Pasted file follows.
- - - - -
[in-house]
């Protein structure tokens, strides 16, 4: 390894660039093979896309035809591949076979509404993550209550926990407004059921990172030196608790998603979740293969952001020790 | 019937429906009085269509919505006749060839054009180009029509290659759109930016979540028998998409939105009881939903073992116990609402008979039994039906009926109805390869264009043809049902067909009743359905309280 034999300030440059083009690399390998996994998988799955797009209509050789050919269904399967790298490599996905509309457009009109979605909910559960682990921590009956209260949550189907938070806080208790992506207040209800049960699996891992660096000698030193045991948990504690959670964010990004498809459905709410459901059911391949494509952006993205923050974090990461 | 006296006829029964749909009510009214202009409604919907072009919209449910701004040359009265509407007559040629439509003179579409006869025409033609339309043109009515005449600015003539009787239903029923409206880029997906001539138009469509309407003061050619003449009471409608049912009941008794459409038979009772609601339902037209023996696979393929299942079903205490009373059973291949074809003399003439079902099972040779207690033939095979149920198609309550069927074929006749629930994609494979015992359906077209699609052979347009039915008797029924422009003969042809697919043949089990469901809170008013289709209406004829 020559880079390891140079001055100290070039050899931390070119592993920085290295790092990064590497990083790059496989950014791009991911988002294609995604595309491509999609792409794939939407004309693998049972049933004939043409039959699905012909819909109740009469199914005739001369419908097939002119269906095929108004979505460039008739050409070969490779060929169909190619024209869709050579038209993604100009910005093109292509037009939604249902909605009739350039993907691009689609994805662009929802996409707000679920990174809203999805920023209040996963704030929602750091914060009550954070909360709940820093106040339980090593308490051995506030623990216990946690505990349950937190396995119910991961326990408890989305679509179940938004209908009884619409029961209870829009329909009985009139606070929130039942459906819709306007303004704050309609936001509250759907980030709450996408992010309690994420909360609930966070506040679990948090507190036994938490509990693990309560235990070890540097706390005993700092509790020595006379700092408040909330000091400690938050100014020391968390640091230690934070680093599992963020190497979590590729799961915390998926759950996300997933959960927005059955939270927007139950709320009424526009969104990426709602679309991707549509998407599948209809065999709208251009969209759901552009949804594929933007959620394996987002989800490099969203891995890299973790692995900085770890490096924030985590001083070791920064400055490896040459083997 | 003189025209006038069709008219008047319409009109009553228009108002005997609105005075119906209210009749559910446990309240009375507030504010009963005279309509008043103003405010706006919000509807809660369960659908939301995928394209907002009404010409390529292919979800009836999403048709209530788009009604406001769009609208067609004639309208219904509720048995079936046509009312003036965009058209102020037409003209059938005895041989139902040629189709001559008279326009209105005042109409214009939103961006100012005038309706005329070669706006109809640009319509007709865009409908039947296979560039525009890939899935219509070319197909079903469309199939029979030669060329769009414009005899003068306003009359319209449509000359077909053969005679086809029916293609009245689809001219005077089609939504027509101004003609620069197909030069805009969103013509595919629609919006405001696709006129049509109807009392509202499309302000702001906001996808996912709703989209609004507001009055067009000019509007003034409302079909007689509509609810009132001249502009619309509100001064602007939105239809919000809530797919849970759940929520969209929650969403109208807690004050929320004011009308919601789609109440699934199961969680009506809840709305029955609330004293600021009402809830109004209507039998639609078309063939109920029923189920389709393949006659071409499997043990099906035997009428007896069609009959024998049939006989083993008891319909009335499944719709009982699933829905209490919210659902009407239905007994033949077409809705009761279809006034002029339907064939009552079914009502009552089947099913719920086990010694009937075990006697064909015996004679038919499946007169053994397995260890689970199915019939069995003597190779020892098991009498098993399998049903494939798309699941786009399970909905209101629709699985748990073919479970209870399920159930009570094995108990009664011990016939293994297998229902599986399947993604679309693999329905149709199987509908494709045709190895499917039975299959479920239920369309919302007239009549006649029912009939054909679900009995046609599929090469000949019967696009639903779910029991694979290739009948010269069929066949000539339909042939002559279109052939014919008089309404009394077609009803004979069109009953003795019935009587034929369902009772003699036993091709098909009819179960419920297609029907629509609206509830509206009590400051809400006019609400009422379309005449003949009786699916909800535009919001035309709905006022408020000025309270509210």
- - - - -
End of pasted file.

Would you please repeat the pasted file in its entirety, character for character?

[in-house]
């Protein structure tokens, strides 16, 4: 390894660039093979896309035809591949076979509404993550209550926990407004059921990172030196608790998603979740293969952001020790 | 019937429906009085269509919505006749060839054009180009029509290659759109930016979540028998998409939105009881939903073992116990609402008979039994039906009926109805390869264009043809049902067909009743359905309280 034999300030440059083009690399390998996994998988799955797009209509050789050919269904399967790298490599996905509309457009009109979605909910559960682990921590009956209260949550189907938070806080208790992506207040209800049960699996891992660096000698030193045991948990504690959670964010990004498809459905709410459901059911391949494509952006993205923050974090990461 | 006296006829029964749909009510009214202009409604919907072009919209449910701004040359009265509407007559040629439509003179579409006869025409033609339309043109009515005449600015003539009787239903029923409206880029997906001539138009469509309407003061050619003449009471409608049912009941008794459409038979009772609601339902037209023996696979393929299942079903205490009373059973291949074809003399003439079902099972040779207690033939095979149920198609309550069927074929006749629930994609494979015992359906077209699609052979347009039915008797029924422009003969042809697919043949089990469901809170008013289709209406004829 020559880079390891140079001055100290070039050899931390070119592993920085290295790092990064590497990083790059496989950014791009991911988002294609995604595309491509999609792409794939939407004309693998049972049933004939043409039959699905012909819909109740009469199914005739001369419908097939002119269906095929108004979505460039008739050409070969490779060929169909190619024209869709050579038209993604100009910005093109292509037009939604249902909605009739350039993907691009689609994805662009929802996409707000679920990174809203999805920023209040996963704030929602750091914060009550954070909360709940820093106040339980090593308490051995506030623990216990946690505990349950937190396995119910991961326990408890989305679509179940938004209908009884619409029961209870829009329909009985009139606070929130039942459906819709306007303004704050309609936001509250759907980030709450996408992010309690994420909360609930966070506040679990948090507190036994938490509990693990309560235990070890540097706390005993700092509790020595006379700092408040909330000091400690938050100014020391968390640091230690934070680093599992963020190497979590590729799961915390998926759950996300997933959960927005059955939270927007139950709320009424526009969104990426709602679309991707549509998407599948209809065999709208251009969209759901552009949804594929933007959620394996987002989800490099969203891995890299973790692995900085770890490096924030985590001083070791920064400055490896040459083997 | 003189025209006038069709008219008047319409009109009553228009108002005997609105005075119906209210009749559910446990309240009375507030504010009963005279309509008043103003405010706006919000509807809660369960659908939301995928394209907002009404010409390529292919979800009836999403048709209530788009009604406001769009609208067609004639309208219904509720048995079936046509009312003036965009058209102020037409003209059938005895041989139902040629189709001559008279326009209105005042109409214009939103961006100012005038309706005329070669706006109809640009319509007709865009409908039947296979560039525009890939899935219509070319197909079903469309199939029979030669060329769009414009005899003068306003009359319209449509000359077909053969005679086809029916293609009245689809001219005077089609939504027509101004003609620069197909030069805009969103013509595919629609919006405001696709006129049509109807009392509202499309302000702001906001996808996912709703989209609004507001009055067009000019509007003034409302079909007689509509609810009132001249502009619309509100001064602007939105239809919000809530797919849970759940929520969209929650969403109208807690004050929320004011009308919601789609109440699934199961969680009506809840709305029955609330004293600021009402809830109004209507039998639609078309063939109920029923189920389709393949006659071409499997043990099906035997009428007896069609009959024998049939006989083993008891319909009335499944719709009982699933829905209490919210659902009407239905007994033949077409809705009761279809006034002029339907064939009552079914009502009552089947099913719920086990010694009937075990006697064909015996004679038919499946007169053994397995260890689970199915019939069995003597190779020892098991009498098993399998049903494939798309699941786009399970909905209101629709699985748990073919479970209870399920159930009570094995108990009664011990016939293994297998229902599986399947993604679309693999329905149709199987509908494709045709190895499917039975299959479920239920369309919302007239009549006649029912009939054909679900009995046609599929090469000949019967696009639903779910029991694979290739009948010269069929066949000539339909042939002559279109052939014919008089309404009394077609009803004979069109009953003795019935009587034929369902009772003699036993091709098909009819179960419920297609029907629509609206509830509206009590400051809400006019609400009422379309005449003949009786699916909800535009919001035309709905006022408020000025309270509210």